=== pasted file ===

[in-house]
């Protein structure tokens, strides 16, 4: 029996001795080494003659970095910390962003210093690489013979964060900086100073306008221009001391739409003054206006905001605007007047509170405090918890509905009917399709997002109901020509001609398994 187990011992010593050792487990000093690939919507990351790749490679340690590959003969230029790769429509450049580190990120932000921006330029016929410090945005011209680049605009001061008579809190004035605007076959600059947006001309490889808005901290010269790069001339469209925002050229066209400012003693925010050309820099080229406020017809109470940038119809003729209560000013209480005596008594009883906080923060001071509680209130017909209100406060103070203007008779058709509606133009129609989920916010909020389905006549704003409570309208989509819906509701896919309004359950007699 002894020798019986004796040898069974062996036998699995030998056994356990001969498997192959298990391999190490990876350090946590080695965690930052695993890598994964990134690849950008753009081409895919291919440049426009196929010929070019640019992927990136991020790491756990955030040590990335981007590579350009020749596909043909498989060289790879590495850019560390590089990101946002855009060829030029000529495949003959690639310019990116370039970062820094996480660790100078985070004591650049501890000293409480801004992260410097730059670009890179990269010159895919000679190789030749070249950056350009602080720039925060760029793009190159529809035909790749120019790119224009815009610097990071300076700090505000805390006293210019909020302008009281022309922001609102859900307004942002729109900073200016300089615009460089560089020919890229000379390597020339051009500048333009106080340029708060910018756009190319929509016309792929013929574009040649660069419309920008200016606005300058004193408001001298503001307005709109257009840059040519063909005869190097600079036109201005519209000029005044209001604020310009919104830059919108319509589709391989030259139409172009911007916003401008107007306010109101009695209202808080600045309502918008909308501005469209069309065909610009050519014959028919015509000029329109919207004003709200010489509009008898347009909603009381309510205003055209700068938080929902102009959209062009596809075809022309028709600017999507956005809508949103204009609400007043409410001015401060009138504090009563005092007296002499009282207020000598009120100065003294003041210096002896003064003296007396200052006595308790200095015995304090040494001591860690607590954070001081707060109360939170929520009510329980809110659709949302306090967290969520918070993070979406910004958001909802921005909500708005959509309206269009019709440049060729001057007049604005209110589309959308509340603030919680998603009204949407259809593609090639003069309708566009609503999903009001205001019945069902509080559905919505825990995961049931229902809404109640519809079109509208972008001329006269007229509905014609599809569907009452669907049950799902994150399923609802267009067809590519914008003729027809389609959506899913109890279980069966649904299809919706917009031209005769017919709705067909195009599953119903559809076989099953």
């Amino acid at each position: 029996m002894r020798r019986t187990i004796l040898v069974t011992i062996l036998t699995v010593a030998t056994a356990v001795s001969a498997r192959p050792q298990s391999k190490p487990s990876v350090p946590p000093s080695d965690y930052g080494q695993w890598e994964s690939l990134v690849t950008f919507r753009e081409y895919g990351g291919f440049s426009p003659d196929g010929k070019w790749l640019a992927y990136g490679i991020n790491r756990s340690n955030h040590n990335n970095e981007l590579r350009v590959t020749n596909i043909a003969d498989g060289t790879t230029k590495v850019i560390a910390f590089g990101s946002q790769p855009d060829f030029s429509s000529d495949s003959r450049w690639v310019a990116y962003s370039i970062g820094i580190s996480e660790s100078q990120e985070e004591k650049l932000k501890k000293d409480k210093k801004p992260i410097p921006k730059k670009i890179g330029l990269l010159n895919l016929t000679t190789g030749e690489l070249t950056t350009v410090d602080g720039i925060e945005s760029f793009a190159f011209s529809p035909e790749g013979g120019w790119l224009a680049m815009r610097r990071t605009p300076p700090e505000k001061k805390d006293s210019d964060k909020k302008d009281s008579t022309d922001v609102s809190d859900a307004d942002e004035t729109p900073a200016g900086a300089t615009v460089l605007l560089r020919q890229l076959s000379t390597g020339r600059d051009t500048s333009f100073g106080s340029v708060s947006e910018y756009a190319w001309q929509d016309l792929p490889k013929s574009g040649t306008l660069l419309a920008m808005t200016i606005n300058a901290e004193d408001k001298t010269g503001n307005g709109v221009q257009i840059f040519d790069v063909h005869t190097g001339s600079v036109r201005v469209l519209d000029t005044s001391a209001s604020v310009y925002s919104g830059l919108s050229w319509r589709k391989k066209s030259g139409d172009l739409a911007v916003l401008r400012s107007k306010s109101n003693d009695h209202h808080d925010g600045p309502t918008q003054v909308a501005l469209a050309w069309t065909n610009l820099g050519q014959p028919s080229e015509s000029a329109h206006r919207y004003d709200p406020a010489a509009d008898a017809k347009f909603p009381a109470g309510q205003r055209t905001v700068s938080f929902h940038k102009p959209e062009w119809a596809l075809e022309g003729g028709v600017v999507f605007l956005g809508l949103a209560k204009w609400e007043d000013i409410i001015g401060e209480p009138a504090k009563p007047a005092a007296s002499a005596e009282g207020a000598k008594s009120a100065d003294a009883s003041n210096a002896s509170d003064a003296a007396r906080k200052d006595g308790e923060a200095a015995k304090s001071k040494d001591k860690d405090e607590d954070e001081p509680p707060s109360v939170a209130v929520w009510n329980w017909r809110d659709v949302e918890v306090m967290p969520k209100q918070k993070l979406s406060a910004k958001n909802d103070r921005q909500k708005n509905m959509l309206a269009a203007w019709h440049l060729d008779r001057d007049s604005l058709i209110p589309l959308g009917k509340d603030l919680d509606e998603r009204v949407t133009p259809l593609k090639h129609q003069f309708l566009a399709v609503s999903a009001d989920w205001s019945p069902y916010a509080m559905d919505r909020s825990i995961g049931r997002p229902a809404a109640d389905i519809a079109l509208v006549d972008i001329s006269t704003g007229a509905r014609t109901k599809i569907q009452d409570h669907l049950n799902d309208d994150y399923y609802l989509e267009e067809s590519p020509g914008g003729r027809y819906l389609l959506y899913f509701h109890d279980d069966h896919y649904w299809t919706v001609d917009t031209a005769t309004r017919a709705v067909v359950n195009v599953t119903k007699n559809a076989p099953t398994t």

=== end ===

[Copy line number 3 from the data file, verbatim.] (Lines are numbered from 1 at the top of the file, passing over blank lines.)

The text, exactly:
């Amino acid at each position: 029996m002894r020798r019986t187990i004796l040898v069974t011992i062996l036998t699995v010593a030998t056994a356990v001795s001969a498997r192959p050792q298990s391999k190490p487990s990876v350090p946590p000093s080695d965690y930052g080494q695993w890598e994964s690939l990134v690849t950008f919507r753009e081409y895919g990351g291919f440049s426009p003659d196929g010929k070019w790749l640019a992927y990136g490679i991020n790491r756990s340690n955030h040590n990335n970095e981007l590579r350009v590959t020749n596909i043909a003969d498989g060289t790879t230029k590495v850019i560390a910390f590089g990101s946002q790769p855009d060829f030029s429509s000529d495949s003959r450049w690639v310019a990116y962003s370039i970062g820094i580190s996480e660790s100078q990120e985070e004591k650049l932000k501890k000293d409480k210093k801004p992260i410097p921006k730059k670009i890179g330029l990269l010159n895919l016929t000679t190789g030749e690489l070249t950056t350009v410090d602080g720039i925060e945005s760029f793009a190159f011209s529809p035909e790749g013979g120019w790119l224009a680049m815009r610097r990071t605009p300076p700090e505000k001061k805390d006293s210019d964060k909020k302008d009281s008579t022309d922001v609102s809190d859900a307004d942002e004035t729109p900073a200016g900086a300089t615009v460089l605007l560089r020919q890229l076959s000379t390597g020339r600059d051009t500048s333009f100073g106080s340029v708060s947006e910018y756009a190319w001309q929509d016309l792929p490889k013929s574009g040649t306008l660069l419309a920008m808005t200016i606005n300058a901290e004193d408001k001298t010269g503001n307005g709109v221009q257009i840059f040519d790069v063909h005869t190097g001339s600079v036109r201005v469209l519209d000029t005044s001391a209001s604020v310009y925002s919104g830059l919108s050229w319509r589709k391989k066209s030259g139409d172009l739409a911007v916003l401008r400012s107007k306010s109101n003693d009695h209202h808080d925010g600045p309502t918008q003054v909308a501005l469209a050309w069309t065909n610009l820099g050519q014959p028919s080229e015509s000029a329109h206006r919207y004003d709200p406020a010489a509009d008898a017809k347009f909603p009381a109470g309510q205003r055209t905001v700068s938080f929902h940038k102009p959209e062009w119809a596809l075809e022309g003729g028709v600017v999507f605007l956005g809508l949103a209560k204009w609400e007043d000013i409410i001015g401060e209480p009138a504090k009563p007047a005092a007296s002499a005596e009282g207020a000598k008594s009120a100065d003294a009883s003041n210096a002896s509170d003064a003296a007396r906080k200052d006595g308790e923060a200095a015995k304090s001071k040494d001591k860690d405090e607590d954070e001081p509680p707060s109360v939170a209130v929520w009510n329980w017909r809110d659709v949302e918890v306090m967290p969520k209100q918070k993070l979406s406060a910004k958001n909802d103070r921005q909500k708005n509905m959509l309206a269009a203007w019709h440049l060729d008779r001057d007049s604005l058709i209110p589309l959308g009917k509340d603030l919680d509606e998603r009204v949407t133009p259809l593609k090639h129609q003069f309708l566009a399709v609503s999903a009001d989920w205001s019945p069902y916010a509080m559905d919505r909020s825990i995961g049931r997002p229902a809404a109640d389905i519809a079109l509208v006549d972008i001329s006269t704003g007229a509905r014609t109901k599809i569907q009452d409570h669907l049950n799902d309208d994150y399923y609802l989509e267009e067809s590519p020509g914008g003729r027809y819906l389609l959506y899913f509701h109890d279980d069966h896919y649904w299809t919706v001609d917009t031209a005769t309004r017919a709705v067909v359950n195009v599953t119903k007699n559809a076989p099953t398994t």